Observant by nature and curious about the lives of others, creative types often love to people-watch — and they may generate some of their best ideas from it.
“[Marcel] Proust spent almost his whole life people-watching, and he wrote down his observations, and it eventually came out in his books,” says Kaufman. “For a lot of writers, people-watching is very important … They’re keen observers of human nature.”
They take risks.
Part of doing creative work is taking risks, and many creative types thrive off of taking risks in various aspects of their lives.
“There is a deep and meaningful connection between risk taking and creativity and it’s one that’s often overlooked,” contributor Steven Kotler wrote in Forbes. “Creativity is the act of making something from nothing. It requires making public those bets first placed by imagination. This is not a job for the timid. Time wasted, reputation tarnished, money not well spent — these are all by-products of creativity gone awry.”
They view all of life as an opportunity for self-expression.
Nietzsche believed that one’s life and the world should be viewed as a work of art. Creative types may be more likely to see the world this way, and to constantly seek opportunities for self-expression in everyday life.
“Creative expression is self-expression,” says Kaufman. “Creativity is nothing more than an individual expression of your needs, desires and uniqueness.”
They follow their true passions.
Creative people tend to be intrinsically motivated — meaning that they’re motivated to act from some internal desire, rather than a desire for external reward or recognition. Psychologists have shown that creative people are energized by challenging activities, a sign of intrinsic motivation, and the research suggests that simply thinking of intrinsic reasons to perform an activity may be enough to boost creativity.
“Eminent creators choose and become passionately involved in challenging, risky problems that provide a powerful sense of power from the ability to use their talents,” write M.A. Collins and T.M. Amabile in The Handbook of Creativity.
They get out of their own heads.
Kaufman argues that another purpose of daydreaming is to help us to get out of our own limited perspective and explore other ways of thinking, which can be an important asset to creative work.
“Daydreaming has evolved to allow us to let go of the present,” says Kaufman. “The same brain network associated with daydreaming is the brain network associated with theory of mind — I like calling it the ‘imagination brain network’ — it allows you to imagine your future self, but it also allows you to imagine what someone else is thinking.”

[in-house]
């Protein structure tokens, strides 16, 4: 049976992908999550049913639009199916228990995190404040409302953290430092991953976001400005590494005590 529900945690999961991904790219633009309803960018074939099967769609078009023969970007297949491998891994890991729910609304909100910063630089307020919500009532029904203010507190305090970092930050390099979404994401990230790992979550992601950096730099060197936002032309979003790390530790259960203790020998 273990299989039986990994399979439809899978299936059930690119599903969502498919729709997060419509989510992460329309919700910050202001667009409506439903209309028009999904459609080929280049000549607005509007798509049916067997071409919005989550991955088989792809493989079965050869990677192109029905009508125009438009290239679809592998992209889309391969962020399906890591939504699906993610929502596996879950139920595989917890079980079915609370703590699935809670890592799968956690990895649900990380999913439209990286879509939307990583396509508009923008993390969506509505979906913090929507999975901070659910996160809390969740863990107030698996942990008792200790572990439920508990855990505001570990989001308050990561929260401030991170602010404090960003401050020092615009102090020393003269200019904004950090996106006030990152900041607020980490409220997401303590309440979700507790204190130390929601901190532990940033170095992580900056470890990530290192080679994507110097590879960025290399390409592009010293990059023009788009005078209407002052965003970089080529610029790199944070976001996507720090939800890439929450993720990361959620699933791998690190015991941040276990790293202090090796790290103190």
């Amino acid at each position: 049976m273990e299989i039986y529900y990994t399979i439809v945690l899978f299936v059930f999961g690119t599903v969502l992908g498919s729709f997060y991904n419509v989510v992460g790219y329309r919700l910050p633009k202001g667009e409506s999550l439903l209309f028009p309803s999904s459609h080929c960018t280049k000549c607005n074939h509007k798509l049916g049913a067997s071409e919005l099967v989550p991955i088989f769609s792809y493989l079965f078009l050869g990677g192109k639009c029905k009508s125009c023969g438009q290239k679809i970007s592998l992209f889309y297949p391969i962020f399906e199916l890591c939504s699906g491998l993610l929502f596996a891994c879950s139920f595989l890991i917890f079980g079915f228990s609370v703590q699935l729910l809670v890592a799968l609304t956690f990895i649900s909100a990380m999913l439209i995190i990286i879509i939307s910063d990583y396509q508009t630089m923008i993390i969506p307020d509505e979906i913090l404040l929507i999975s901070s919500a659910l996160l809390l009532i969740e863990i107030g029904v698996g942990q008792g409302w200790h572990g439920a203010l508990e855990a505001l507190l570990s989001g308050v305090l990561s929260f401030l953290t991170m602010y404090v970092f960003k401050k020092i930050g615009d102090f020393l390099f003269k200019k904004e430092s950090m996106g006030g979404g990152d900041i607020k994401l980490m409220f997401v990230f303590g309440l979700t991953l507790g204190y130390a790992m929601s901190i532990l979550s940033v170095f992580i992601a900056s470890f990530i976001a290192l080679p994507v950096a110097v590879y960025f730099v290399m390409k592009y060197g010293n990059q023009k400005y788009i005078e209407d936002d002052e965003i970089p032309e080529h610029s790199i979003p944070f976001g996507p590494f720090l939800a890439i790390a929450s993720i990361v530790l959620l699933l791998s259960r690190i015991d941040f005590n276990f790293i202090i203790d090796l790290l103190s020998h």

They lose track of the time.
Creative types may find that when they’re writing, dancing, painting or expressing themselves in another way, they get “in the zone,” or what’s known as a flow state, which can help them to create at their highest level. Flow is a mental state when an individual transcends conscious thought to reach a heightened state of effortless concentration and calmness. When someone is in this state, they’re practically immune to any internal or external pressures and distractions that could hinder their performance.
They surround themselves with beauty.
Creatives tend to have excellent taste, and as a result, they enjoy being surrounded by beauty.
They connect the dots.
“Creativity is just connecting things. When you ask creative people how they did something, they feel a little guilty because they didn’t really do it, they just saw something. It seemed obvious to them after a while. That’s because they were able to connect experiences they’ve had and synthesize new things.”
They constantly shake things up.
Diversity of experience, more than anything else, is critical to creativity, says Kaufman. Creatives like to shake things up, experience new things, and avoid anything that makes life more monotonous or mundane.
“Creative people have more diversity of experiences, and habit is the killer of diversity of experience,” says Kaufman.
They make time for mindfulness.
Creative types understand the value of a clear and focused mind — because their work depends on it. Many artists, entrepreneurs, writers and other creative workers, such as David Lynch, have turned to meditation as a tool for tapping into their most creative state of mind.